« PreviousContinue »
Infamous hills, and sandy perilous wilds,
Where through the sacred rays of chastity.
No savage fierce, bandite, or mountaneer
Will dare to soil her virgin purity: 430
Yea there, where every desolation dwells
By grots, and caverns fliagg'd with horrid shades,
She may pass on with unblench'd majesty,
Be it not done in pride, or in presumption.
Some say no evil thing that walks by night, 435
In fog, or fire, by lake, or moorish sen,
Blue meager hag, or stubborn unlaid ghost,
That breaks his magic chains at Curfeu time,
No goblin, or swart faery of the mine,
Hath hurtful pow'r o'er true virginity. 440
Do ye believe me yet, or shall I call
Antiquity from the old schools of Greece
To testify the arms of chastity?
Hence had the huntress Dian her dread bow,
Fair silver-shafted queen, for ever chaste, 445
Wherewith she tam'd the brinded lioness
And spotted mountain pard, but set at nought
The frivolous bolt of Cupid; Gods and men
Fear'dherstern frown, andshewasqueeno'th' woods.
What was that snaky-headed Gorgon fliield, 450
That wife Minerva wore, unconquer'd virgin,
Wherewith she freez'd her foes to congeal'd stone,
But rigid looks of chaste austerity,
And noble grace that dash'd brute violence
G g With With sudden adoration, and blank awe? 455
So dear to Heav'n is saintly chastity,
That when a soul is found sincerely so,
A thousand liveried Angels lacky her,
Driving far off each thing of sin and guilt,
And in clear dream, and solemn vision, 460
Tell her of things that no gross ear can hear,
Till oft converse with heav'nly habitants
Begin to cast a beam on th' outward shape,
The unpolluted temple of the mind,
And turns it by degrees to the foul's essence, 465
Till all be made immortal: but when lust,
By unchaste looks, loose gestures, and foul talk,
But most by leud and lavish act of sin,
Lets in defilement to the inward parts,
The foul grows clotted by contagion, 470
Imbodies, and imbrutes, till she quite lose
The divine property of her first being.
Such are those thick and gloomy fhadows damp
Oft seen in charnel vaults, and sepulchers,
Ling'ring, and sitting by a new made grave, 475
As loath to leave the body that it lov'd,
And link'd itself by carnal sensuality
To a degenerate and degraded state.
2. Bro. How charming is divine philosophy! Not harsh, and crabbed, as dull fools suppose, 480 But musical as is Apollo's lute, And a perpetual feast of nectar'd sweets,
Where Where no crude surfeit reigns. Eld. Bro. List, list, I Some far-off hallow break the silent air. (hear
2. Bro. Methought so too; what should it be? 485 Eld. Bro. For certain Either some one like us night-founder'd here, Or else some neighbour wood-man, or, at worst, Some roving robber calling to his fellows. 489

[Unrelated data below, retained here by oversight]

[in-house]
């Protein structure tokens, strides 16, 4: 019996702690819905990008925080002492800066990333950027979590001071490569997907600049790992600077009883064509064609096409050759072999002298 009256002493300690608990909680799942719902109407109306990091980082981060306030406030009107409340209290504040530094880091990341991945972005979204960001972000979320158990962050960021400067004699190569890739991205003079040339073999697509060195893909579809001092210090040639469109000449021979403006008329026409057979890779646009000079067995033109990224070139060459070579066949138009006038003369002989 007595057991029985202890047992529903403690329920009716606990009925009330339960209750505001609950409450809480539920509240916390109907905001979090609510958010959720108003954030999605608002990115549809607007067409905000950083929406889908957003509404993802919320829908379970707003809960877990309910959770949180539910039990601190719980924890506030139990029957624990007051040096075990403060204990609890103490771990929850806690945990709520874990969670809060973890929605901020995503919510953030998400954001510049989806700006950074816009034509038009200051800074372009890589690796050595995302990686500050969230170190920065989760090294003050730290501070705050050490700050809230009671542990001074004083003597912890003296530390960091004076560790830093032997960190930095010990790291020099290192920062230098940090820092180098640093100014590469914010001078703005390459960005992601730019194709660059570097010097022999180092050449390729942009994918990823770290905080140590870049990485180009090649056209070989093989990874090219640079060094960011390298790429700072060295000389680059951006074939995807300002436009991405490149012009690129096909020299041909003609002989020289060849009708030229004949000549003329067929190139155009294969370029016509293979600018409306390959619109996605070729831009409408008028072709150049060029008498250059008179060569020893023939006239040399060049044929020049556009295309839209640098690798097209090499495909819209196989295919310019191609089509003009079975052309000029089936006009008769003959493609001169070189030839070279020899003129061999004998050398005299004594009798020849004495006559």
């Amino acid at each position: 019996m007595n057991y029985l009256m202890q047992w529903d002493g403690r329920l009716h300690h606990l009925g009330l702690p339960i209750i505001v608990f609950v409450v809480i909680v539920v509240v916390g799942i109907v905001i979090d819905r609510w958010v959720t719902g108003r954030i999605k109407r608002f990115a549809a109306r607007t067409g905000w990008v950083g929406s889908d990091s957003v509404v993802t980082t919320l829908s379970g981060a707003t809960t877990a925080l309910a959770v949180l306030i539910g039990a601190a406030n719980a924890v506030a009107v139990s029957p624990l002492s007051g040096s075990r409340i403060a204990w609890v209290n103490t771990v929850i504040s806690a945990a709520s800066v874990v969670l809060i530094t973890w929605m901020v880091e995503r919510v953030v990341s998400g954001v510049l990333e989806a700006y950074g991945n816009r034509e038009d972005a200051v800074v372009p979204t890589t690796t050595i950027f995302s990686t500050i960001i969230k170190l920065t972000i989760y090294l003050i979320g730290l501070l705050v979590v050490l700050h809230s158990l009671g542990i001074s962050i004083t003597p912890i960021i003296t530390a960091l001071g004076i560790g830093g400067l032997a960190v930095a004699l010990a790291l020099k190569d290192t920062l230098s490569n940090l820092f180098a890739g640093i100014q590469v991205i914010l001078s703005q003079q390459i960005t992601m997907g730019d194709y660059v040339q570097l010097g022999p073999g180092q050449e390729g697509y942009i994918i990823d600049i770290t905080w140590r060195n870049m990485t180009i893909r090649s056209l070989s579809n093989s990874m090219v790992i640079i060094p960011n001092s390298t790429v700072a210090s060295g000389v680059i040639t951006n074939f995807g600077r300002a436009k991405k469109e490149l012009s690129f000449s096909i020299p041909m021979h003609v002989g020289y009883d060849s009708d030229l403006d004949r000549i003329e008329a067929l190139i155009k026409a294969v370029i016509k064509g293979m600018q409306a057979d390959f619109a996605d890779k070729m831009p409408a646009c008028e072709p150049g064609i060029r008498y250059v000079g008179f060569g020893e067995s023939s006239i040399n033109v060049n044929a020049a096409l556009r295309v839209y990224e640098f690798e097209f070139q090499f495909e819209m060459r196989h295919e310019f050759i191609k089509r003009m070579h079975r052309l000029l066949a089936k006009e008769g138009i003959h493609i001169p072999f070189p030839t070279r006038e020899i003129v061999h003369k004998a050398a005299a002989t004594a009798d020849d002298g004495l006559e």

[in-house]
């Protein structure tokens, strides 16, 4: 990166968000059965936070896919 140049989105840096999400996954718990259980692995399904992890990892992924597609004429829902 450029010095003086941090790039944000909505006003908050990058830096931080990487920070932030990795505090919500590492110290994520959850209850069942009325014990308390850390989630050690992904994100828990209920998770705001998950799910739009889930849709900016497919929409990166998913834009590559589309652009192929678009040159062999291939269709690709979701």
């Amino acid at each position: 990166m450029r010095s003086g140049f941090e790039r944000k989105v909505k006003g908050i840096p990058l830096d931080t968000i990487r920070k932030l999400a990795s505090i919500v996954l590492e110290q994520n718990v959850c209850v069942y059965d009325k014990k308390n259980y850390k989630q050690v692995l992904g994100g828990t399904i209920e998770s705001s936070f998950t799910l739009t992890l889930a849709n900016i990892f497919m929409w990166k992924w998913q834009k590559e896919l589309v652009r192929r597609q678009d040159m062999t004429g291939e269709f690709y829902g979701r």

2. Bro. Heav'n keep my Sister. Again, again, and Best draw, and stand upon our guard. (near;
Eld. Bro. I'll hallow; If he be friendly, he comes well; if not, Defense is a good cause, and Heav'n be for us.
The attendent Spirit habited like a sliepherd.
That hallow I should know, what are you? speak; Come not too near, you fall on iron stakes else. 496
Spir. What voice is that? my young Lord? speak again.
2. Bro. O brother, 'tis my father's shepherd, sure.
Eld. Bro. Thyrsis? whole artful strains have oft delay'd The huddling brook to hear his madrigal 500 And sweeten'd every muskrofe of the dale. How cam'st thou here, good Swain? hath any ram Slipt from the fold, or young kid lost his dam, Or straggling weather the pent flock forsook? 504 How could'st thou find this dark sequester'd nook?
Spir. O my lov'd master's heir, and his next joy,
G g 2 I
I came not here on such a trivial toy
As a stray'd ewe, or to pursue the stealth
Of pilfering wolf; not all the fleecy wealth 509
That doth enrich these downs, is worth a thought
To this my errand, and the care it brought.
But, O my virgin Lady, where is she?
How chance she is not in your company?
El.Bro.To tell thee sadly, Shepherd,withoutblame, Or our neglect, we lost her as we came. 515
Spir. Ay me unhappy! then my fears are true. Eld.Bro.What fears, goodThyrsis? Pretheebrrefly Spir. I'll tell ye; 'tis not vain or fabulous, (shew. (Though so esteem'd by shallow ignorance) 519 What the sage poets, taught by th' heav'nly Muse, Story'd of old in high immortal verse, Of dire chimera's and inchanted iles, And rifted rocks whose entrance leads to Hell; For such there be, but unbelief is blind.
Within the navel of this hideous wood, 525
With many murmurs mix'd, whose pleasing poison
ChaCharacter'd in the face; this have I learnt 535
Tending my flocks hard by i'th' hill crofts,
That brow this bottom glade, whence night by night
He and his monstrous rout are heard to howl
Like stabled wolves, or tigers at their prey,
Doing abhorred rites to Hecate 540
In their obscured haunts of inmost bowers.
Yet have they many baits, and guileful spells,
To' inveigle and invite th' unwary fense
Of them that pass unweeting by the way.
This evening late, by then the chewing flocks 545,
Had ta'en their supper on the savory herb
Of knot-grass dew-besprent, and were in fold,
I sat me down to watch upon a bank
With ivy canopied, and interwove
With flaunting honey-suckle, and began, 550
Wrapt in a pleasing fit of melancholy,
To meditate my rural minstrelsy,
Till fancy had her sill, but ere a close
The wonted roar was up amidst the woods,
And fill'd the air with barbarous dissonance; 555
At which I ceas'd, and listen'd them a while,
Till an unusual stop of sudden silence
Gave respit to the drowsy flighted steeds,
That draw the litter of clofe-curtain'd fleep;
At last a soft and solemn breathing sound 560
Rose like a steam of rich distill'd perfumes,
And stole upon the air, that even Silence